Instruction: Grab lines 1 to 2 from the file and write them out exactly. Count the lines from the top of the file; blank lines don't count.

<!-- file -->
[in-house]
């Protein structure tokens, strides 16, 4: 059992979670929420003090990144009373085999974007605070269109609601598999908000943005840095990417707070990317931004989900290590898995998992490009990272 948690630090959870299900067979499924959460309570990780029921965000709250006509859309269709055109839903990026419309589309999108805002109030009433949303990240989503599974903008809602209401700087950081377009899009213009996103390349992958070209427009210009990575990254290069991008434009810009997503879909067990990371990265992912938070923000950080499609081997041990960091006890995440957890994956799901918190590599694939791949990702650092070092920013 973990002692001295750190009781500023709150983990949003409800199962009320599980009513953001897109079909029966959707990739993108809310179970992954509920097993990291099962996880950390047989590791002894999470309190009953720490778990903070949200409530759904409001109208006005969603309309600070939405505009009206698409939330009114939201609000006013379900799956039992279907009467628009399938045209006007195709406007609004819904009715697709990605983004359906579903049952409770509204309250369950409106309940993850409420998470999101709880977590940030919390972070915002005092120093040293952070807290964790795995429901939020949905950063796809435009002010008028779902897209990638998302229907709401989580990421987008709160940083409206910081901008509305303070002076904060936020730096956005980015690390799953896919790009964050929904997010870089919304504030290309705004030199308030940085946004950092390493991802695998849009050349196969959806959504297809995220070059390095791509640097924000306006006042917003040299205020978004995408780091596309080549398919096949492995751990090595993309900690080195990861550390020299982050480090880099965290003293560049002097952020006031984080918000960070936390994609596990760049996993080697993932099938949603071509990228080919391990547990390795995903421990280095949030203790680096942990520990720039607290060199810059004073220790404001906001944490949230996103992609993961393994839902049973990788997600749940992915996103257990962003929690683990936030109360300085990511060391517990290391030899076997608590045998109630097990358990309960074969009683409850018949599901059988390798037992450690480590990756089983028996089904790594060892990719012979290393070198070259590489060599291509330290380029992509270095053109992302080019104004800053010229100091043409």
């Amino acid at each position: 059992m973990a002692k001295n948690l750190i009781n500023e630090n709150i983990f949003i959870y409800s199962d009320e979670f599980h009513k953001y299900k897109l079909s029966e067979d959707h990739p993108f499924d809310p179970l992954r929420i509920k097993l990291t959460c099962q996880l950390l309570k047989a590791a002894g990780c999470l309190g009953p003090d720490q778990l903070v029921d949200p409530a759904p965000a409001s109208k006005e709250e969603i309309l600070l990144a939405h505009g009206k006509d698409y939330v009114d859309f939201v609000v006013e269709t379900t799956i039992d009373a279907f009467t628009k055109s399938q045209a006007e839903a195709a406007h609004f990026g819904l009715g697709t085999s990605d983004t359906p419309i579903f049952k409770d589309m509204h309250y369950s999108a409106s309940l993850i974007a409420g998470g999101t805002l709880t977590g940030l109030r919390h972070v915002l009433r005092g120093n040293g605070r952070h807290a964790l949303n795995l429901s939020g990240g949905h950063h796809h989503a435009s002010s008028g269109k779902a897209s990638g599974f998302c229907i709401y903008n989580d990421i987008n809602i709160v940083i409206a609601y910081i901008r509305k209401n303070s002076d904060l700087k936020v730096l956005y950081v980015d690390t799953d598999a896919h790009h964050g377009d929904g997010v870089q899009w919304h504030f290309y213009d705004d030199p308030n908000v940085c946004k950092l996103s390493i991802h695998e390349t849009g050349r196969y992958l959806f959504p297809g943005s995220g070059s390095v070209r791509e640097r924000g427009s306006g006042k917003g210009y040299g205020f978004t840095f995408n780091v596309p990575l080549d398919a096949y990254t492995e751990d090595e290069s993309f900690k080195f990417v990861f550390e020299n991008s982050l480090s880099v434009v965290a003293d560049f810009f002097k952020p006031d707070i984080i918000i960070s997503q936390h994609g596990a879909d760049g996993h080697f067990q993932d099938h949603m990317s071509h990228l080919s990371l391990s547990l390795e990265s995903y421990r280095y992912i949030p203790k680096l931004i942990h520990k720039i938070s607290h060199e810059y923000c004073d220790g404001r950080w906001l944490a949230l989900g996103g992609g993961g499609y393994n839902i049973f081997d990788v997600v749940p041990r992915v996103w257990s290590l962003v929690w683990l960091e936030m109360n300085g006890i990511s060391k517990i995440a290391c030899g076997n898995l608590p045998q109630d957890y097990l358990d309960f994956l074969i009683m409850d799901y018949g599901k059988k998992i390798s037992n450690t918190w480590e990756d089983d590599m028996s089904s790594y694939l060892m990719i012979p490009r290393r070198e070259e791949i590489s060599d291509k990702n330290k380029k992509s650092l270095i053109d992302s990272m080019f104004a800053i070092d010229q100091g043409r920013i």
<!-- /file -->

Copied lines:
[in-house]
């Protein structure tokens, strides 16, 4: 059992979670929420003090990144009373085999974007605070269109609601598999908000943005840095990417707070990317931004989900290590898995998992490009990272 948690630090959870299900067979499924959460309570990780029921965000709250006509859309269709055109839903990026419309589309999108805002109030009433949303990240989503599974903008809602209401700087950081377009899009213009996103390349992958070209427009210009990575990254290069991008434009810009997503879909067990990371990265992912938070923000950080499609081997041990960091006890995440957890994956799901918190590599694939791949990702650092070092920013 973990002692001295750190009781500023709150983990949003409800199962009320599980009513953001897109079909029966959707990739993108809310179970992954509920097993990291099962996880950390047989590791002894999470309190009953720490778990903070949200409530759904409001109208006005969603309309600070939405505009009206698409939330009114939201609000006013379900799956039992279907009467628009399938045209006007195709406007609004819904009715697709990605983004359906579903049952409770509204309250369950409106309940993850409420998470999101709880977590940030919390972070915002005092120093040293952070807290964790795995429901939020949905950063796809435009002010008028779902897209990638998302229907709401989580990421987008709160940083409206910081901008509305303070002076904060936020730096956005980015690390799953896919790009964050929904997010870089919304504030290309705004030199308030940085946004950092390493991802695998849009050349196969959806959504297809995220070059390095791509640097924000306006006042917003040299205020978004995408780091596309080549398919096949492995751990090595993309900690080195990861550390020299982050480090880099965290003293560049002097952020006031984080918000960070936390994609596990760049996993080697993932099938949603071509990228080919391990547990390795995903421990280095949030203790680096942990520990720039607290060199810059004073220790404001906001944490949230996103992609993961393994839902049973990788997600749940992915996103257990962003929690683990936030109360300085990511060391517990290391030899076997608590045998109630097990358990309960074969009683409850018949599901059988390798037992450690480590990756089983028996089904790594060892990719012979290393070198070259590489060599291509330290380029992509270095053109992302080019104004800053010229100091043409």